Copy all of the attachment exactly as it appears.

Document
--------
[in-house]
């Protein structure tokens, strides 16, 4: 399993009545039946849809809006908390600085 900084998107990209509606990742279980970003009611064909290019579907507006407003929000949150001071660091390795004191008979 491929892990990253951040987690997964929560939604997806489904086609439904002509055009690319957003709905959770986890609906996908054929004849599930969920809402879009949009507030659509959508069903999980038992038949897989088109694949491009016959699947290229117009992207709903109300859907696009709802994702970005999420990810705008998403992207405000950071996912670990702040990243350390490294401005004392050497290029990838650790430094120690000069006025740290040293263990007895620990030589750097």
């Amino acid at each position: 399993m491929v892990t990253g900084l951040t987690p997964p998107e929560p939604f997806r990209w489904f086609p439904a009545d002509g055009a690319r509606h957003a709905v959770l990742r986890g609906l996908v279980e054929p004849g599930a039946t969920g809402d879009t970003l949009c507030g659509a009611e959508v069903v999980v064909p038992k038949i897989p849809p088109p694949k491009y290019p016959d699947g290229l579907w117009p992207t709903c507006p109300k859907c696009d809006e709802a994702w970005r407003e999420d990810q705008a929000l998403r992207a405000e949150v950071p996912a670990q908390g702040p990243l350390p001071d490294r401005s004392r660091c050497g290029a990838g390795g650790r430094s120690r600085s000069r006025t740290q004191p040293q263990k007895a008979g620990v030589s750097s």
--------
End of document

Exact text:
[in-house]
């Protein structure tokens, strides 16, 4: 399993009545039946849809809006908390600085 900084998107990209509606990742279980970003009611064909290019579907507006407003929000949150001071660091390795004191008979 491929892990990253951040987690997964929560939604997806489904086609439904002509055009690319957003709905959770986890609906996908054929004849599930969920809402879009949009507030659509959508069903999980038992038949897989088109694949491009016959699947290229117009992207709903109300859907696009709802994702970005999420990810705008998403992207405000950071996912670990702040990243350390490294401005004392050497290029990838650790430094120690000069006025740290040293263990007895620990030589750097």
């Amino acid at each position: 399993m491929v892990t990253g900084l951040t987690p997964p998107e929560p939604f997806r990209w489904f086609p439904a009545d002509g055009a690319r509606h957003a709905v959770l990742r986890g609906l996908v279980e054929p004849g599930a039946t969920g809402d879009t970003l949009c507030g659509a009611e959508v069903v999980v064909p038992k038949i897989p849809p088109p694949k491009y290019p016959d699947g290229l579907w117009p992207t709903c507006p109300k859907c696009d809006e709802a994702w970005r407003e999420d990810q705008a929000l998403r992207a405000e949150v950071p996912a670990q908390g702040p990243l350390p001071d490294r401005s004392r660091c050497g290029a990838g390795g650790r430094s120690r600085s000069r006025t740290q004191p040293q263990k007895a008979g620990v030589s750097s």